CHICAGO — A few questionable calls, a tepid start from Dylan Cease, some bullpen blusters, and missed opportunities on offense contribute to a White Sox loss to Kansas City, 9-6.
Like night and day
Mornings aren't for everyone.
And that seems to hold especially true for the White Sox, whose record in day games has now dropped to 6-8 contrasted with a night game record of 14-5.
In the early innings, the game was back-and-forth and remained close Then, the Royals scored a staggering five runs in the seventh inning off reliever Zack Burdi.
Though the Sox put up a tepid three-spot in the bottom of the ninth, the Royals bullpen kept a rally out of reach, despite a Chicago offense that came into the game batting .325/.395/.494 and outscoring the Royals 29-14 on the season.
So what went wrong? What could have gone worse? What could have been better? Let's break it down.
The weird, wild, wacky world of Dylan Cease
Starting pitcher Dylan Cease was criticized last year for a lack of command, and that was certainly the case today: the righty issued six free passes to the Royals, somehow still managing to hold them to one run (off a homer, no less).
Cease's final line was perhaps a premonition that this would be not necessarily a bad day for the White Sox, but certainly a weird one: Cease went 4 ⅓ innings, walking six, with five strikeouts, one earned run, and one hit.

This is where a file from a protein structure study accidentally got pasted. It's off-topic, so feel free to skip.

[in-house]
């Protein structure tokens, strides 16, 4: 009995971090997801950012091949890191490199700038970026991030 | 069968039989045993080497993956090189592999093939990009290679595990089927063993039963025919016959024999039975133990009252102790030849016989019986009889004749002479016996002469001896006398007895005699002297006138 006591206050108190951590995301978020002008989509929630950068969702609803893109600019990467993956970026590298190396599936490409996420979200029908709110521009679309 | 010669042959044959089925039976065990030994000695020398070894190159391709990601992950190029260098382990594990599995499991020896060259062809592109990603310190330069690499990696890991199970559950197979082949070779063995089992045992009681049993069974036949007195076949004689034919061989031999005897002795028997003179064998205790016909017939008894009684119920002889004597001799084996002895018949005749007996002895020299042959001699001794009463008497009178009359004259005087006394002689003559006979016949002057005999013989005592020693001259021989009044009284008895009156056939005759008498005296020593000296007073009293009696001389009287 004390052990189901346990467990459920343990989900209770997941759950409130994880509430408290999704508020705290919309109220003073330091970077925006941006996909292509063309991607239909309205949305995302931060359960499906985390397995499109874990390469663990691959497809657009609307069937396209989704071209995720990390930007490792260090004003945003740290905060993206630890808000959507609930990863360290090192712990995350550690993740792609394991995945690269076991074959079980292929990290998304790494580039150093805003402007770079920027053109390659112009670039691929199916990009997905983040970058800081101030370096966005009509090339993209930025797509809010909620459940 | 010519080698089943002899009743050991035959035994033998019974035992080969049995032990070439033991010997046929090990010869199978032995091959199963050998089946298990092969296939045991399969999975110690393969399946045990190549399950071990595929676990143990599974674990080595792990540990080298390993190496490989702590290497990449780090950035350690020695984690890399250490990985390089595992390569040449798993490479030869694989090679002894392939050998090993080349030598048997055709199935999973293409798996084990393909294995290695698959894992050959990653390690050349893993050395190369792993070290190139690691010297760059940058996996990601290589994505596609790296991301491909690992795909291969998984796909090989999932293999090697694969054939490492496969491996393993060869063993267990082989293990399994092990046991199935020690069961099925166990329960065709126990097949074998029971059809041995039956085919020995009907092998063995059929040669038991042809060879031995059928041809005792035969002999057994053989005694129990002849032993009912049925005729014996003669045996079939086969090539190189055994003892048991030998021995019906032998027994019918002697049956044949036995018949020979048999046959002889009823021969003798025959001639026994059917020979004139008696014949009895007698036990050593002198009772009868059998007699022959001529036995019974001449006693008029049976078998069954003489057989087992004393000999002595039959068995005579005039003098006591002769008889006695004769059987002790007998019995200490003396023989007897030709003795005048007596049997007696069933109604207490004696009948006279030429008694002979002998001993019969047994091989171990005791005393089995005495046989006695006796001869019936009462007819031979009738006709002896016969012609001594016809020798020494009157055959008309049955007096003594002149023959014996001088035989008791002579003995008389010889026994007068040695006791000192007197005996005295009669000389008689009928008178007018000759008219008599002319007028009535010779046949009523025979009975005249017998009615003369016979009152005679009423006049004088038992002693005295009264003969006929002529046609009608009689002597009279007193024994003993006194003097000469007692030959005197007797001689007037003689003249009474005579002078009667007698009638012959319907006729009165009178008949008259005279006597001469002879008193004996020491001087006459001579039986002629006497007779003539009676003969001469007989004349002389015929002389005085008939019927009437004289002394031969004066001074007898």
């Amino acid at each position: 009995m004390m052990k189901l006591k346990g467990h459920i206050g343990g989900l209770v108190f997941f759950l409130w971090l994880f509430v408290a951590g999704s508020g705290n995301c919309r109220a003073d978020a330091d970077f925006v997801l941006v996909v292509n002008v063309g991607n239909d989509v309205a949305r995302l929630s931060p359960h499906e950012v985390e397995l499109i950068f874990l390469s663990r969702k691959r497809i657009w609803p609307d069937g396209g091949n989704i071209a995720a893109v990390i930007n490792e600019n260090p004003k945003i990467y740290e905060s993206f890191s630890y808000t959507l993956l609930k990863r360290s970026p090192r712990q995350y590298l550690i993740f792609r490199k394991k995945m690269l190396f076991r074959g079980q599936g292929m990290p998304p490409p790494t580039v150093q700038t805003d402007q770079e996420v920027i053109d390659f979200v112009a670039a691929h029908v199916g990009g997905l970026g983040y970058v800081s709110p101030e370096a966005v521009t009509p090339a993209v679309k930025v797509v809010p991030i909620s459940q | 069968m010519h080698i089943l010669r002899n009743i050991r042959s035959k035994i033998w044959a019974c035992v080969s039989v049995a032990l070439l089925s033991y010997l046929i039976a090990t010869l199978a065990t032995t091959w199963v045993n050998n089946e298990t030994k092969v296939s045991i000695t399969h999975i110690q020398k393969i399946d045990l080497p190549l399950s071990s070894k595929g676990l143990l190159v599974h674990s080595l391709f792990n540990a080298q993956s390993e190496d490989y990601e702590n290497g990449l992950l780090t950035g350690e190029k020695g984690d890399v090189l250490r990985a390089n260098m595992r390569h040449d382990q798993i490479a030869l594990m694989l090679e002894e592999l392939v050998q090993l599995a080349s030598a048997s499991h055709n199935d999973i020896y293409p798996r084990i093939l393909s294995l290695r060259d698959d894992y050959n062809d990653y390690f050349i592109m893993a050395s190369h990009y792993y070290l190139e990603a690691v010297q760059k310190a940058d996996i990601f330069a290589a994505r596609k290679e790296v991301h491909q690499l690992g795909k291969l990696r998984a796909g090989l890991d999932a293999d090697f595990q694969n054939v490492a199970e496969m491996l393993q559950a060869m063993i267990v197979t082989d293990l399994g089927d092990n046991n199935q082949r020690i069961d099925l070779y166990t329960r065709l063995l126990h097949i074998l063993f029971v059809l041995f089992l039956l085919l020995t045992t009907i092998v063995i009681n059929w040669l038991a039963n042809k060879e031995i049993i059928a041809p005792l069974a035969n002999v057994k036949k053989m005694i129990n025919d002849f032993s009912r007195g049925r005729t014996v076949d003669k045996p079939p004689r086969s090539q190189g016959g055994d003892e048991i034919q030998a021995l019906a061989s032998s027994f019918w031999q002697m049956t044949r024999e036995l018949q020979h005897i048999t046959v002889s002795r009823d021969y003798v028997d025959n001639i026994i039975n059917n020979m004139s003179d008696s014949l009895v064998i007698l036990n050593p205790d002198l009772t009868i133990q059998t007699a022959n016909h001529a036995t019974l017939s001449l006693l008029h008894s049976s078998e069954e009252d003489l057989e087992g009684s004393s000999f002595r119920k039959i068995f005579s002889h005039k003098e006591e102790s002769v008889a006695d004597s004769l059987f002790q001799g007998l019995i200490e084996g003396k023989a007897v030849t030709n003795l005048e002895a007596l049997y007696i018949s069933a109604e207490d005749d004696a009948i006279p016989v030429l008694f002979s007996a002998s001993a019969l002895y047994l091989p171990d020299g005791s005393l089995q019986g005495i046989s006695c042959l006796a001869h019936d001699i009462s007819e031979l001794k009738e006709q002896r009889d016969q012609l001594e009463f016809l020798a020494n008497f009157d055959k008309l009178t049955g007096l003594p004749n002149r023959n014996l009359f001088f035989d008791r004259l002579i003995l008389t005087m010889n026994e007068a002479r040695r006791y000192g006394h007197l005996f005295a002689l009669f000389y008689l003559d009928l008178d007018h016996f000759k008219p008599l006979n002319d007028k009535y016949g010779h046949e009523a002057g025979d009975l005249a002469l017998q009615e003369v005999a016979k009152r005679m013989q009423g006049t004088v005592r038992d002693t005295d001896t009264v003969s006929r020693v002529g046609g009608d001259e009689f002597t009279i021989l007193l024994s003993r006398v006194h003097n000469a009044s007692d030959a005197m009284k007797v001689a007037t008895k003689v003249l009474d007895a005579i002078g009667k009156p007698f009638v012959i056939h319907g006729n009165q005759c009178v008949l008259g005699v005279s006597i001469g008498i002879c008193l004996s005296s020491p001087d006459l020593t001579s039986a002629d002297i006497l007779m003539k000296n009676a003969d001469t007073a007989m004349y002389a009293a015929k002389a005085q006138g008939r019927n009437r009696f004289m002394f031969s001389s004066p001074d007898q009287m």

As early in the first inning, Cease was falling behind hitters, and throwing WAY outside the zone. Today, the fastball command just wasn't there: Ball four of each of Cease's six walks were on the fastball.
Though Cease did limit the Royals to one run today, there are some areas of major concern: Cease's ERA sits at 3.00, while his FIP tells a much different story: 6.21. His BB/9 for the year sits at 4.50.
Nick Madrigal's triumphant return, and a few other not-so-triumphant things
Today was Nick Madrigal's first start at second base, returning to the lineup after his left shoulder was separated on a head-first slide on August 4. It's worth mentioning that Danny Mendick performed admirably in Madrigal's stead, starting in 21 games and hitting .300, with four doubles, three home runs, six RBIs, and five multi-hit games.
In the third inning, with the Royals infield in, Madrigal somehow took a neck-high Brady Singer pitch and slapped it for a single back up the middle, scoring Luis Robert, to put the White Sox up, 1-0. Madrigal also singled in the bottom of the ninth today, but we'll get into that a little more, later.
What's with this pitch location?
Tim Anderson singled, deflecting through second baseman Nicky Lopez and Madrigal advancing to third (on a *gulp* slide) with an aggressive turn. Working Singer's pitch count in this inning (36 total in the third, 61 pitches total at that point) seemed to be the move here: Yoán Moncada walked, loading the bases.
And then an opportunity to score more runs was missed: Yasmani Grandal and José Abreu both struck out, leaving the bases loaded.